Benson was a great place to use as a base for our explorations, with towns to the south and west all within a 45 mile radius. It was founded as a rail terminus and still serves as such, as we can attest to as the trains ran all night long. Jan found it comforting as it reminded her of her father who worked the railroads of Ohio; not so much for me but I learned to deal with it.
Benson was founded in 1880 as a stopping point for the Butterfield Overland Stage mail delivery, then evolved into a train terminal for the Southern Pacific Railroad, and subsequently the Union Pacific Railroad. Today it remains home for about 4000 people and basically serves as a tourist gateway to numerous towns around it. Dusty and windy, it boasts a Walmart, a Safeway and an Ace Hardware, a couple of RV parks and not much else. We had reservations at this place but just missed the closing!
We spent one day in Old Tucson and had a ball. For some 70 years, it has been a movie studio and theme park, and we delighted in trying to remember all the films that had been made there. It was originally built as a set for the movie Arizona in 1938 by Columbia Pictures starring William Holden and Jean Arthur. The crew built more than 50 buildings in 40 days, many of which still stand. It’s a visit to the Old West à la Hollywood, but as one looks out over the Sonoran Dessert and the Tucson Mountains there is a natural border between today and yesteryear. It borders part of the beautiful Saguaro National Park, home to the famed Saguaro cactus, which are almost always backdrops to the many westerns that have been filmed in Old Tucson.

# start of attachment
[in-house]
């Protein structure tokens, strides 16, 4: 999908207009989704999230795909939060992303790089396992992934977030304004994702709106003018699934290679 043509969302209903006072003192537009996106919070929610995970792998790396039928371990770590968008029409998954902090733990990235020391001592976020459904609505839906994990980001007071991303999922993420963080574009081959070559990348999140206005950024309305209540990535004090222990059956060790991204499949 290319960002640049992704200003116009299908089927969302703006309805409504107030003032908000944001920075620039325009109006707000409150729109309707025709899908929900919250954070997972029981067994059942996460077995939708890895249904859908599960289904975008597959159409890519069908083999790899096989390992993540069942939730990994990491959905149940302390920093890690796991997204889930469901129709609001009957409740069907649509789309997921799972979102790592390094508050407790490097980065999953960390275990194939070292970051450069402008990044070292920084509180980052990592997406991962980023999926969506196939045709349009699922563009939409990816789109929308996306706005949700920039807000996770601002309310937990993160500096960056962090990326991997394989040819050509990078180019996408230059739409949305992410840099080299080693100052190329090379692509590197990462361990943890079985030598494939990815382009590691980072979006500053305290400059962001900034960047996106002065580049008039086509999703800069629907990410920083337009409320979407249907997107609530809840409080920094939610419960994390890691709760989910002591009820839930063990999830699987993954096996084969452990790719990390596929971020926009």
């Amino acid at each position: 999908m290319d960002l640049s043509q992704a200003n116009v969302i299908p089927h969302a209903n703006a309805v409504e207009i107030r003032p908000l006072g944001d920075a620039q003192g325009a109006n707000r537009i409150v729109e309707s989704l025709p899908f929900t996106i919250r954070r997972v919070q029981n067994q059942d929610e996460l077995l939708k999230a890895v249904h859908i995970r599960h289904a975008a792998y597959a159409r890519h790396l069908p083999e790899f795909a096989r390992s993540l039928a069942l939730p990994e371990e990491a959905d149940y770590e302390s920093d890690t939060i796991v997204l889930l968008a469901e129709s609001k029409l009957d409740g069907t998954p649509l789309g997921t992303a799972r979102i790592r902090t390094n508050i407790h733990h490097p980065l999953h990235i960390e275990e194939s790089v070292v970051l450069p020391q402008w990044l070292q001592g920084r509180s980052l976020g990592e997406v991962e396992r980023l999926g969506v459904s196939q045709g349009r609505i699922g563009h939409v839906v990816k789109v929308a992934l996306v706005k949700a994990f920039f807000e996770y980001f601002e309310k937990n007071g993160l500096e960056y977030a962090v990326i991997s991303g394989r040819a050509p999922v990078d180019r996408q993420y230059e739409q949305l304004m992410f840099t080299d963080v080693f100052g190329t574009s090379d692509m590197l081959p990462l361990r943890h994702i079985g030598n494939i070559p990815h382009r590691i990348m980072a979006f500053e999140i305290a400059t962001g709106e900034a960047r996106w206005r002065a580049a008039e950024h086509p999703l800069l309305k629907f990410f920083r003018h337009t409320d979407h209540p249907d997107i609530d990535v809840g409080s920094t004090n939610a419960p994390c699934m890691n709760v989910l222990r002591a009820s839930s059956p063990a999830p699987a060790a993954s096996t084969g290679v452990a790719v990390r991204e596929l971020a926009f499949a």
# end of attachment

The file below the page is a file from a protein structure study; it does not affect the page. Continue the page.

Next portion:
Old Tucson has a number of variety shows daily in various parts of the park recreating some of the scenes from the many movies that were filmed there. The first one we saw depicted a failed bank robbery and the ensuing moral ending – there is no good that comes out of greed.
A lot of the films filmed here were obviously westerns and included blasts from the past like Rio Bravo, Gunfight at the OK Corral, The Three Amigos, and Tombstone, just a few of the some 300 westerns that have been filmed there. It also has served as the home for such television series as Bonanza, Little House on the Prairie and High Chapparal.
Here are a few of the buildings that are still used for movies and TV shows…
Spotted minime coming out of a saloon.
There are a number of guides that give tours and shows, but if you are there try to hook up with Marty – a walking encyclopedia of old westerns, old actors and old lines, and himself a bit actor in a number of films.
The church and graveyard were just like the ones you have seen in any number of movies…
This engine and tinder car have appeared in dozens of movies…
We took a train ride around the perimeter of the park…
And of course the iconic backdrops to so many movies – “Three Sisters” peaks and “Golden Gate Peak”.
A really fun day.
A nice hearty dinner for a cool evening? Try out this pasta meal!